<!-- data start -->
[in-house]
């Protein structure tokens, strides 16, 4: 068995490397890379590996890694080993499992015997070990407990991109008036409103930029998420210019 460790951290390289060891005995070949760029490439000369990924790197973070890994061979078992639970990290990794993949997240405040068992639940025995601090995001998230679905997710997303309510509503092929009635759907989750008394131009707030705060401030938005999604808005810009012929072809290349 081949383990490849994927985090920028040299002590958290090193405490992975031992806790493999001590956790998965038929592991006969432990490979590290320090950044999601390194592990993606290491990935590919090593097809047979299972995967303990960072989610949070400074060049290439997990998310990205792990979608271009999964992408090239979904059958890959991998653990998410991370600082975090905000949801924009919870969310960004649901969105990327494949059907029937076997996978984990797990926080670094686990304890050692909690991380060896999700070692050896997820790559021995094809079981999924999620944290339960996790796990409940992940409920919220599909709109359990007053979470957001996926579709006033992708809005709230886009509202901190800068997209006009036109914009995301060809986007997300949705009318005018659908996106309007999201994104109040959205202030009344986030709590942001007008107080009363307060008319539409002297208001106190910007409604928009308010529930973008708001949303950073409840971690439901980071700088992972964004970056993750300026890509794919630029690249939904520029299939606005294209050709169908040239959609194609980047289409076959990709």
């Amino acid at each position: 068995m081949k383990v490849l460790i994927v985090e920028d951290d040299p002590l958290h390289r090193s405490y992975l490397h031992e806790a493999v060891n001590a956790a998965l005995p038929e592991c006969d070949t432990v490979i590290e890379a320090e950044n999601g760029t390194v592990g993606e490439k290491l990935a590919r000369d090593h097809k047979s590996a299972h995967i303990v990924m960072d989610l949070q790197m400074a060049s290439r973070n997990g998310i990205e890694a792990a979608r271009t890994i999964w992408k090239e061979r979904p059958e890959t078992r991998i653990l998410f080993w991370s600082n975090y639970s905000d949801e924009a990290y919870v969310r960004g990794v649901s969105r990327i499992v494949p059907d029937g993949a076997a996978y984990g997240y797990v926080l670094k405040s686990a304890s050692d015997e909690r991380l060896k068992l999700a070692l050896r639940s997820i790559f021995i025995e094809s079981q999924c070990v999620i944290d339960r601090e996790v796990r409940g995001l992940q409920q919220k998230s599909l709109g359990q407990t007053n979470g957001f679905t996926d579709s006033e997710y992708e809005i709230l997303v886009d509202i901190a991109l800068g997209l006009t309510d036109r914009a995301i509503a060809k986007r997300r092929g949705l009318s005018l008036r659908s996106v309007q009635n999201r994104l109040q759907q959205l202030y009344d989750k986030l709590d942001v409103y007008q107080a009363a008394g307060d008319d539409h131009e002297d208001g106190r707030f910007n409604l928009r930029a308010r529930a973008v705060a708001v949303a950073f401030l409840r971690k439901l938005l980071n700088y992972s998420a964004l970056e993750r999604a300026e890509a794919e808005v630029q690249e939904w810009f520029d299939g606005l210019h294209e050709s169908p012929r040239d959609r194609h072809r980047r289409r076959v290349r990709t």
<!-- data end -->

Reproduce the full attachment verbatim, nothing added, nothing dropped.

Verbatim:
[in-house]
């Protein structure tokens, strides 16, 4: 068995490397890379590996890694080993499992015997070990407990991109008036409103930029998420210019 460790951290390289060891005995070949760029490439000369990924790197973070890994061979078992639970990290990794993949997240405040068992639940025995601090995001998230679905997710997303309510509503092929009635759907989750008394131009707030705060401030938005999604808005810009012929072809290349 081949383990490849994927985090920028040299002590958290090193405490992975031992806790493999001590956790998965038929592991006969432990490979590290320090950044999601390194592990993606290491990935590919090593097809047979299972995967303990960072989610949070400074060049290439997990998310990205792990979608271009999964992408090239979904059958890959991998653990998410991370600082975090905000949801924009919870969310960004649901969105990327494949059907029937076997996978984990797990926080670094686990304890050692909690991380060896999700070692050896997820790559021995094809079981999924999620944290339960996790796990409940992940409920919220599909709109359990007053979470957001996926579709006033992708809005709230886009509202901190800068997209006009036109914009995301060809986007997300949705009318005018659908996106309007999201994104109040959205202030009344986030709590942001007008107080009363307060008319539409002297208001106190910007409604928009308010529930973008708001949303950073409840971690439901980071700088992972964004970056993750300026890509794919630029690249939904520029299939606005294209050709169908040239959609194609980047289409076959990709």
């Amino acid at each position: 068995m081949k383990v490849l460790i994927v985090e920028d951290d040299p002590l958290h390289r090193s405490y992975l490397h031992e806790a493999v060891n001590a956790a998965l005995p038929e592991c006969d070949t432990v490979i590290e890379a320090e950044n999601g760029t390194v592990g993606e490439k290491l990935a590919r000369d090593h097809k047979s590996a299972h995967i303990v990924m960072d989610l949070q790197m400074a060049s290439r973070n997990g998310i990205e890694a792990a979608r271009t890994i999964w992408k090239e061979r979904p059958e890959t078992r991998i653990l998410f080993w991370s600082n975090y639970s905000d949801e924009a990290y919870v969310r960004g990794v649901s969105r990327i499992v494949p059907d029937g993949a076997a996978y984990g997240y797990v926080l670094k405040s686990a304890s050692d015997e909690r991380l060896k068992l999700a070692l050896r639940s997820i790559f021995i025995e094809s079981q999924c070990v999620i944290d339960r601090e996790v796990r409940g995001l992940q409920q919220k998230s599909l709109g359990q407990t007053n979470g957001f679905t996926d579709s006033e997710y992708e809005i709230l997303v886009d509202i901190a991109l800068g997209l006009t309510d036109r914009a995301i509503a060809k986007r997300r092929g949705l009318s005018l008036r659908s996106v309007q009635n999201r994104l109040q759907q959205l202030y009344d989750k986030l709590d942001v409103y007008q107080a009363a008394g307060d008319d539409h131009e002297d208001g106190r707030f910007n409604l928009r930029a308010r529930a973008v705060a708001v949303a950073f401030l409840r971690k439901l938005l980071n700088y992972s998420a964004l970056e993750r999604a300026e890509a794919e808005v630029q690249e939904w810009f520029d299939g606005l210019h294209e050709s169908p012929r040239d959609r194609h072809r980047r289409r076959v290349r990709t």